Indonesian village gives owls their jobs back

The local government has supported the program by putting into place a law that bans shooting or disturbing birds in the area. (Shutterstock)
Updated 11 October 2017

Indonesian village gives owls their jobs back

TLOGOWERU:The owls of Tlogoweru have their jobs back.
Six years ago farmers in this small Indonesian village were fighting a losing battle against rats and other pests ravaging their crops.
They tried smoking out the pests, but it failed. Hunting them was also impractical. The villagers also wanted to avoid using pesticides for fear of damaging their crops.
Pujo Arto had an idea. Bring back a natural predator — the barn owl.
Since then, the farmer-turned-breeder has raised nearly 2,000 owls through his Natural Predator Program and released them into the wild to combat pests.
“We fostered awareness within our community by building homes for these owls, while government officials helped in implementing laws,” said Arto, 50.
Common barn owls, due to their size and diet, were most suited for the job, Arto said.
In the wild, a barn owl will lay between three and 12 eggs, but not many nestlings survive. Arto brings the eggs back to the facility to increase the survival rate, releasing the birds back into the wild when they are four months old.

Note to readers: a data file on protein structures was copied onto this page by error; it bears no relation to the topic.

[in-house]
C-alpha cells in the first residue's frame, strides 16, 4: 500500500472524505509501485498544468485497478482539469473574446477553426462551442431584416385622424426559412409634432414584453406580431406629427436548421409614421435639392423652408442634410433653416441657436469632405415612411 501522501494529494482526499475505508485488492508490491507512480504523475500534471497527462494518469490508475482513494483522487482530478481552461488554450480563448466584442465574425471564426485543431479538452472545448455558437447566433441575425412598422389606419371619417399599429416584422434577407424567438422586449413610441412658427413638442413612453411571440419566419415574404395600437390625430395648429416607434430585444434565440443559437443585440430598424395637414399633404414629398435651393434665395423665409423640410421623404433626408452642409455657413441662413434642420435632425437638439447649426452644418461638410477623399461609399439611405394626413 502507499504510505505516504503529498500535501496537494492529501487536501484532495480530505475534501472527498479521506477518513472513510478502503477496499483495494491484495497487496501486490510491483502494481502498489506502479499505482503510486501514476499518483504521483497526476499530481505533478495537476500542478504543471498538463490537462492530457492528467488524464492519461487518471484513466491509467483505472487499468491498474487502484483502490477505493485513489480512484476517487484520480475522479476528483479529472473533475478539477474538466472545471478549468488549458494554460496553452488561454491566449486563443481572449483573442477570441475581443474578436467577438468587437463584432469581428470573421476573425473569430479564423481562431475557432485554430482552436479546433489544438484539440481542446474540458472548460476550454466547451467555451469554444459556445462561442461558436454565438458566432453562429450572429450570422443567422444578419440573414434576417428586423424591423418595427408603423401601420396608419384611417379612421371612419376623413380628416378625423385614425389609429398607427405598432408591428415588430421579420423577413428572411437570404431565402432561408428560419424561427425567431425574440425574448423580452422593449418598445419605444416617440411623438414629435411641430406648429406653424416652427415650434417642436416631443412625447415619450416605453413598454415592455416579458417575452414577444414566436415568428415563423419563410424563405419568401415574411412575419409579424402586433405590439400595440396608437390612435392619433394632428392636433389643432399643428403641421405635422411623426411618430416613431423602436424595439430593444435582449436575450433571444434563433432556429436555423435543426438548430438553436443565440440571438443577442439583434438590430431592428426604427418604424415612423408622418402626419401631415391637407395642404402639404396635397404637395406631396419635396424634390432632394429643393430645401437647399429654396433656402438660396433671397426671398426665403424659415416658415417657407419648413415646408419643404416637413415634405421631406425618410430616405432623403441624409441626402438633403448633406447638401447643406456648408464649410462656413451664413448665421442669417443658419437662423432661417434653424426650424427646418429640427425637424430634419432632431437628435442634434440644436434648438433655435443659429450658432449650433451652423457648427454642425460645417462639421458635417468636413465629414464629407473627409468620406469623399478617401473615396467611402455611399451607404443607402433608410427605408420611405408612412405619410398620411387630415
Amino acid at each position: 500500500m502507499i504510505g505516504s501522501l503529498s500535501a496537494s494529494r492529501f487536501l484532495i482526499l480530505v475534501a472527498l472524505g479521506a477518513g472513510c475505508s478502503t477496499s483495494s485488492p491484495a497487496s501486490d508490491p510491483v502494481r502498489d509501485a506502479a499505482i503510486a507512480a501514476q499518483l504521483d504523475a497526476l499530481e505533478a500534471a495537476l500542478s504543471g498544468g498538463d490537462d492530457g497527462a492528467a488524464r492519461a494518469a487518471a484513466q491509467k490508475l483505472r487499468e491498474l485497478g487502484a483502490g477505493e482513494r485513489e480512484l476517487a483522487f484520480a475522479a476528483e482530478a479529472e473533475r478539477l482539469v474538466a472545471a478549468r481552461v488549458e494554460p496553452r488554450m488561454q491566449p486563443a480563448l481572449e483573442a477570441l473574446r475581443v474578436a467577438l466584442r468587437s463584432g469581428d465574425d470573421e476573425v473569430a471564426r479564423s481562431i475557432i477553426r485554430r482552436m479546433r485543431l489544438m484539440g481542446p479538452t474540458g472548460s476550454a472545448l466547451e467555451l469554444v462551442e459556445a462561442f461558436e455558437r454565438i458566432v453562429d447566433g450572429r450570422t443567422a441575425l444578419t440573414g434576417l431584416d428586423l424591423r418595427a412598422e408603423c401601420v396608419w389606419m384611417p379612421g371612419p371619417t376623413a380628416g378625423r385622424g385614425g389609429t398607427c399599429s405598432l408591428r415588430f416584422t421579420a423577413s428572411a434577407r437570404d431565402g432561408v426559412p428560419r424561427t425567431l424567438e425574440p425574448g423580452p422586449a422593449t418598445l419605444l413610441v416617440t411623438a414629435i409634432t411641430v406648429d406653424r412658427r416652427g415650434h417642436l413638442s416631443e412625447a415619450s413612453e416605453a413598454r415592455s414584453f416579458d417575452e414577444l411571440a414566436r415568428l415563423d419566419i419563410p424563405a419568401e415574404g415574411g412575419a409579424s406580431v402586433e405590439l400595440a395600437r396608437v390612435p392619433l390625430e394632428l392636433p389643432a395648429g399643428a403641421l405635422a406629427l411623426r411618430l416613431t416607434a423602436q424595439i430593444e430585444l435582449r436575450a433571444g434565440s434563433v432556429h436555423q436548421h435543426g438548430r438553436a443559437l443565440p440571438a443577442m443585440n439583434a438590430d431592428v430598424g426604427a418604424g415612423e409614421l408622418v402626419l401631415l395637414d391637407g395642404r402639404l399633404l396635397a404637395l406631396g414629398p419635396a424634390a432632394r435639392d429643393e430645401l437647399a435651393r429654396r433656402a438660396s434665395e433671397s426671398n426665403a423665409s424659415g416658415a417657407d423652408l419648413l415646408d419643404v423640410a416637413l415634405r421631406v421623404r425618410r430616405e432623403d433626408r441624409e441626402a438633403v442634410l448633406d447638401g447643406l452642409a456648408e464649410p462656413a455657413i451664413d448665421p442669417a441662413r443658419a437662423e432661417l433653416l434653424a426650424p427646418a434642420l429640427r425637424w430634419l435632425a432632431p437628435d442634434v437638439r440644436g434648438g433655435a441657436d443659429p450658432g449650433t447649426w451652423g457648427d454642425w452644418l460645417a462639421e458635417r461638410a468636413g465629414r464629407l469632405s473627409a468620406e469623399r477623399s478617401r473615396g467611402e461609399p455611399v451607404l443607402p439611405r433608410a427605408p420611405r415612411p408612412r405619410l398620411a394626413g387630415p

So far, Arto has set up 140 nesting boxes in the village for the owls to lay their eggs, the houses standing tall on posts amidst the green fields of corn.
Deforested land used for agriculture reduces locations for nesting, so the boxes provide the birds with an incentive to stay and thrive.
The local government has supported Arto’s program by putting into place a law that bans shooting or disturbing birds in the area.
Thanks to Arto’s initiative, Tlogoweru village has now become a popular destination for people looking to learn about the importance of maintaining a balanced ecosystem in nature.


Black leopard mauls man who paid to have pictures taken

Updated 30 October 2020

Black leopard mauls man who paid to have pictures taken

DAVIE, Florida: A man was mauled by a captive black leopard in a backyard zoo in South Florida, wildlife officials said.
The man paid $150 for a “full contact experience” with the black leopard, which allowed him to play with it and take pictures, WPLG reported.
A report by the Florida Fish and Wildlife Conservation Commission says the incident happened Aug. 31 in Davie, which is near Fort Lauderdale.
The agency charged the owner with allowing full contact with an extremely dangerous animal and was cited for maintaining captive wildlife in an unsafe condition.
The owner runs a licensed animal sanctuary for rare and endangered animals at the home, WPLG reported.
The man was attacked as soon as he entered the leopard’s enclosure. The injuries were so severe that his scalp was “hanging from his head and his right ear was torn in half,” the report said.
He required multiple surgeries, according to the TV station.